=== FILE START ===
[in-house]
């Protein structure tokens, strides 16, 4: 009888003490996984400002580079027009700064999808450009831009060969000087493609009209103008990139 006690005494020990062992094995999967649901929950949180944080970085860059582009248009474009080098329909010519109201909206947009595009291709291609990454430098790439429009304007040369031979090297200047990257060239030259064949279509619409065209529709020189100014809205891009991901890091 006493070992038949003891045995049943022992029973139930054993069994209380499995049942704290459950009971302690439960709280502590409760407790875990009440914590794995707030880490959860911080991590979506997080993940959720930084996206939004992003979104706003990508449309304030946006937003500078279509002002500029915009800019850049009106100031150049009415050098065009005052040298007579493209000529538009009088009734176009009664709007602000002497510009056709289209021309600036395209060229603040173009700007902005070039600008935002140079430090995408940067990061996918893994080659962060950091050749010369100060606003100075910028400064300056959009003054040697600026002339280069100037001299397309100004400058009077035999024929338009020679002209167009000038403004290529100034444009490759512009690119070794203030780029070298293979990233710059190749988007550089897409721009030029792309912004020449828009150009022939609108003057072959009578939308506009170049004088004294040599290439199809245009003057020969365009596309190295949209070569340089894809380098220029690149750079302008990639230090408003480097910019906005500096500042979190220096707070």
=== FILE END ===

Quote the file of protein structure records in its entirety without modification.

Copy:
[in-house]
């Protein structure tokens, strides 16, 4: 009888003490996984400002580079027009700064999808450009831009060969000087493609009209103008990139 006690005494020990062992094995999967649901929950949180944080970085860059582009248009474009080098329909010519109201909206947009595009291709291609990454430098790439429009304007040369031979090297200047990257060239030259064949279509619409065209529709020189100014809205891009991901890091 006493070992038949003891045995049943022992029973139930054993069994209380499995049942704290459950009971302690439960709280502590409760407790875990009440914590794995707030880490959860911080991590979506997080993940959720930084996206939004992003979104706003990508449309304030946006937003500078279509002002500029915009800019850049009106100031150049009415050098065009005052040298007579493209000529538009009088009734176009009664709007602000002497510009056709289209021309600036395209060229603040173009700007902005070039600008935002140079430090995408940067990061996918893994080659962060950091050749010369100060606003100075910028400064300056959009003054040697600026002339280069100037001299397309100004400058009077035999024929338009020679002209167009000038403004290529100034444009490759512009690119070794203030780029070298293979990233710059190749988007550089897409721009030029792309912004020449828009150009022939609108003057072959009578939308506009170049004088004294040599290439199809245009003057020969365009596309190295949209070569340089894809380098220029690149750079302008990639230090408003480097910019906005500096500042979190220096707070």